New Swedish clinical study published in the British Journal of Dermatology demonstrates superiority of AI-algorithm guided melanoma diagnosis

07th March 2024: Dermalyser AI-driven support tool achieved remarkable sensitivity and specificity values of 95% and 85%, respectively, with these figures increasing to 100% and 93% for invasive melanomas.

Stockholm, Sweden, March 6, 2024. Results from a prospective, multicentre, clinical trial published today in the peer-reviewed British Journal of Dermatology showed that AI helps significantly improve melanoma detection rates.

The trial was designed to evaluate Dermalyser, a smartphone-based diagnostic decision support system empowered by advanced artificial intelligence (AI) and was conducted in 37 Swedish primary care facilities.

Procedure: 228 patients with skin lesions of concern when examined by their primary care physician, were recruited to participate. In case the physician was not fully sure that the lesion wasn’t a melanoma, the lesion was included and underwent the following diagnostic procedures:

1. A smartphone with a dermatoscope mounted in front of the camera was used to photograph skin lesions of concern. Within seconds, the built-in Dermalyser app produced an output – either indicating or contraindicating the presence of melanoma.

2. Regardless of Dermalyser’s output, all lesions examined in step 1 underwent further diagnostic investigation, either by surgical excision, or by referral to a dermatologist, to establish whether it was a melanoma or not. Lesion diagnoses were collected from the patients’ medical records and compared to Dermalyser’s output.

Results: In total, 253 lesions of concern were identified in 228 patients. 21 proved to be melanomas, with 11 invasive melanomas and 10 melanoma in situ (precancerous melanocytic lesions).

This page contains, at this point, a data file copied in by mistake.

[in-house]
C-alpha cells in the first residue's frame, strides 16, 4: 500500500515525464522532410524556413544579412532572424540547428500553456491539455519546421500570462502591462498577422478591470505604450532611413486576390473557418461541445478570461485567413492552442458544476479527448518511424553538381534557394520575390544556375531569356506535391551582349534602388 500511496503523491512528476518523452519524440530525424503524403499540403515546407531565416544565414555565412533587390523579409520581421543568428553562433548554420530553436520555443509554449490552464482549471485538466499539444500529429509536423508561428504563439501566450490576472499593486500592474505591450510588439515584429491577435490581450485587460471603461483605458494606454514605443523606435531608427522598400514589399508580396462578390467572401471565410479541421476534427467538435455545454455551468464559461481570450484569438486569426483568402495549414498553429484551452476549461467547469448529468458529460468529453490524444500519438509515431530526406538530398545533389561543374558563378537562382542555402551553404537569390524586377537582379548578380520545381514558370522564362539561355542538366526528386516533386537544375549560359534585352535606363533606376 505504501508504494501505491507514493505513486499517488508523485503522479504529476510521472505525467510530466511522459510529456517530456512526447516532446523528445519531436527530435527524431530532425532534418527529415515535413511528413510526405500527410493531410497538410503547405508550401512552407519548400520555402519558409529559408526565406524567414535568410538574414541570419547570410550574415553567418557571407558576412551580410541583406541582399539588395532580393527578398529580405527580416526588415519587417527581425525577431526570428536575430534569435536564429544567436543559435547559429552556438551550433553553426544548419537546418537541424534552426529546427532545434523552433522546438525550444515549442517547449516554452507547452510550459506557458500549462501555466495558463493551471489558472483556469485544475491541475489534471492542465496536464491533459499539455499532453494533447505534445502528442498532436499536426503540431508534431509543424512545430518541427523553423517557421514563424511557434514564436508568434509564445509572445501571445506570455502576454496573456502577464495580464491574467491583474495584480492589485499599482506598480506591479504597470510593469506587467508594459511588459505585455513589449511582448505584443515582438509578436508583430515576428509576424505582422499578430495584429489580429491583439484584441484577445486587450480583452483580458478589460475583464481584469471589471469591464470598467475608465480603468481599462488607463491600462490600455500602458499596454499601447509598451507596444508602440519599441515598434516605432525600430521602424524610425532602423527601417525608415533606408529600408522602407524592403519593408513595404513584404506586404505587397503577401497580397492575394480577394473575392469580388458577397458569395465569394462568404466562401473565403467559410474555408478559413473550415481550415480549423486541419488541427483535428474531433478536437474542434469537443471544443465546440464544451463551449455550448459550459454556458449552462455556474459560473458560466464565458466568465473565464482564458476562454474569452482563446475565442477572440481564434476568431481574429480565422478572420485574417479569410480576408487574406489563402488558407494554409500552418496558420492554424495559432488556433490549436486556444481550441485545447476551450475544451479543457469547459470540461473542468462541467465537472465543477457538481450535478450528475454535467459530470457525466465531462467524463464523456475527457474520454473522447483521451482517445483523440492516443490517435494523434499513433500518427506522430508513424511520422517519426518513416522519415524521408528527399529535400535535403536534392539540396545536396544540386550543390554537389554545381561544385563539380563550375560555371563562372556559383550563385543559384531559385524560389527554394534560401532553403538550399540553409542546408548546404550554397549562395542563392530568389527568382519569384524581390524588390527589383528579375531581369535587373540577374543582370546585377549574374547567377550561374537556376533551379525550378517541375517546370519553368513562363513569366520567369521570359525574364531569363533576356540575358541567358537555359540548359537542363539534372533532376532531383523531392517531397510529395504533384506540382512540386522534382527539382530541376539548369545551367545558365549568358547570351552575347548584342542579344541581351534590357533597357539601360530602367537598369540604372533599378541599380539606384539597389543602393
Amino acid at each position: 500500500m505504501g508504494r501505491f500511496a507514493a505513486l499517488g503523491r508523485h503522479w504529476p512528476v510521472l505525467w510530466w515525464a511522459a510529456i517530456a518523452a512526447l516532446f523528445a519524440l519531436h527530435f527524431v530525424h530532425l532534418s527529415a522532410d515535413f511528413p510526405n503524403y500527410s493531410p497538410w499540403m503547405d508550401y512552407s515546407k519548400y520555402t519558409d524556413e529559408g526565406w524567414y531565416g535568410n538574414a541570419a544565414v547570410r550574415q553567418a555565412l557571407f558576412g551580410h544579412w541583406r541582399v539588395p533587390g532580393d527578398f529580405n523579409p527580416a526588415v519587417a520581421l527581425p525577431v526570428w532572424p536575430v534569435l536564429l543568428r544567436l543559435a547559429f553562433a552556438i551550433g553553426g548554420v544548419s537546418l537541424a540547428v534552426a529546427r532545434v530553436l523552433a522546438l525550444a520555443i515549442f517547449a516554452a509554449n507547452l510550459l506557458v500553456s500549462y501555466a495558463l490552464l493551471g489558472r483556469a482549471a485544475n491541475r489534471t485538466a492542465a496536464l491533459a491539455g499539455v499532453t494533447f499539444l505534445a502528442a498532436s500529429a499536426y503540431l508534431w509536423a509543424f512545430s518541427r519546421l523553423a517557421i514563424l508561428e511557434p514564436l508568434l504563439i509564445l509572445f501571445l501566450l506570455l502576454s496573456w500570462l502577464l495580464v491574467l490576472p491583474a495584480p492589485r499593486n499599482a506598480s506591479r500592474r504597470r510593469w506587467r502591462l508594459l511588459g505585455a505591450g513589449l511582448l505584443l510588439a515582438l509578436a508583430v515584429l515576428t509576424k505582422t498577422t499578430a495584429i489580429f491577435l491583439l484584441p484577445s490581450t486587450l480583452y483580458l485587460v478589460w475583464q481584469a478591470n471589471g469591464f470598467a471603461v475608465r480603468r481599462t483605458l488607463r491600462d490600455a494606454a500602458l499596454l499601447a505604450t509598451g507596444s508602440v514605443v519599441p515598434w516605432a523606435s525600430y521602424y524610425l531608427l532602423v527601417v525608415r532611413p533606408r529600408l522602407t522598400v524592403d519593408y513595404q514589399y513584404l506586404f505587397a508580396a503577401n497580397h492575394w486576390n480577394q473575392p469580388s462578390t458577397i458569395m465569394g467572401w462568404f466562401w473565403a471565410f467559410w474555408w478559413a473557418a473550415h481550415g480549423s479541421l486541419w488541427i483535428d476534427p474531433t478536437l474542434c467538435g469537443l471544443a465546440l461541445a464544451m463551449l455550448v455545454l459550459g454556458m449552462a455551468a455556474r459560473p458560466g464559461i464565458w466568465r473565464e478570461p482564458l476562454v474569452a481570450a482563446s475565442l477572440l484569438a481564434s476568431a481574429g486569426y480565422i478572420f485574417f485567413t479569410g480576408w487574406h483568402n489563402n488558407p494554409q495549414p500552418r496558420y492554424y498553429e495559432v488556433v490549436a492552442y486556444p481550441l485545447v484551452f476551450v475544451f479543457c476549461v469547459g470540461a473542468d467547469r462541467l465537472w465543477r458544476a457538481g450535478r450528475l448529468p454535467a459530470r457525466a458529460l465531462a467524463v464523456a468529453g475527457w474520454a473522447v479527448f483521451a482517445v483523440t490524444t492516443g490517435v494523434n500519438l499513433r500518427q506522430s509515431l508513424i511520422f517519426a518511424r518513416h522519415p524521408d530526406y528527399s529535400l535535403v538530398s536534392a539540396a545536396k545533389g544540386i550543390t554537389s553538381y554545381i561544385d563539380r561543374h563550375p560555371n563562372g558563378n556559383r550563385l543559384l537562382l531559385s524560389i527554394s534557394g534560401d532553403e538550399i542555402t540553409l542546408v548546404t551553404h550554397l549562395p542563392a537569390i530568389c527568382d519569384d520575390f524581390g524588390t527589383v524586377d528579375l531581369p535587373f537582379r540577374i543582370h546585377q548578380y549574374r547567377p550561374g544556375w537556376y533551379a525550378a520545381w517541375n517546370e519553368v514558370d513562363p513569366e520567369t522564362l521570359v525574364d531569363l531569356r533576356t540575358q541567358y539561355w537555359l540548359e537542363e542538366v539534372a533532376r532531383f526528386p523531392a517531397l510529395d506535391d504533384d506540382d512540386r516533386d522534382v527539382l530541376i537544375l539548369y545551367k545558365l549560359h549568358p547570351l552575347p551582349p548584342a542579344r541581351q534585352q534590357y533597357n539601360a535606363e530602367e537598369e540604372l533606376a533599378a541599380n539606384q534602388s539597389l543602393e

To gauge Dermalyser’s accuracy in identifying melanomas, an Area Under the Receiver Operating Characteristic (AUROC) curve was generated, which for invasive melanomas had a value of 0.988 (0.965–0.997), corresponding to a maximum sensitivity and specificity of 100% and 92.6%, respectively. When also including melanomas in situ, the AUROC was 0.960, corresponding to a maximum sensitivity and specificity of 95.2% and 84.5%, respectively.

Magnus Falk, Associate Professor in General Practice and Principal Investigator, Department of Health, Medicine and Caring Sciences, Linköping University, comments: “The clinical decision support tool evaluated in this investigation showed high diagnostic accuracy when used prospectively on primary care patients, which could add significant clinical value for PCPs in assessing skin lesions to detect melanoma. Additionally, a further clear impression from this trial is that the medical personnel involved in the trial were willing to put a high level of trust in Dermalyser, strongly indicating it can be easily worked into current clinical routines.”

Sam Polesie, Adjunct Senior Lecturer, Department of Dermatology and Venereology, Sahlgrenska University Hospital, Gothenburg comments: “In recent years, the precision of AI in analysing dermatoscopic images to identify melanoma has reached or even surpassed experienced dermatologists. Yet, only a limited number of studies have tested these systems under real-world conditions. This study is notable for its execution in a real clinical setting, which makes its findings especially compelling. I am enthusiastic about the results and anticipate being a part of a future where systems like Dermalyser, supported by rigorous research and in full compliance with all necessary regulations, are integrated into routine healthcare. This includes both general dermatology and specifically the diagnosis of skin cancer. The fundamental goal is, of course, to improve clinical decision-making processes for more precise and, therefore, safer diagnoses.

Christoffer Ekström, CEO of AI Medical Technology adds: “Just as in analysing mammograms for diagnosing breast cancer or neuroimaging for Alzheimer’s disease, we believe this trial has decisively proven that using AI can revolutionise melanoma diagnosis. This will save lives and also remove the anxiety and often devasting consequences of false results. The European market is still our first priority for Dermalyser, but the recently approved AI-powered device for detecting skin cancer by the FDA has also established a clear regulatory pathway for us and we are now accelerating our plans for entering the US market.”

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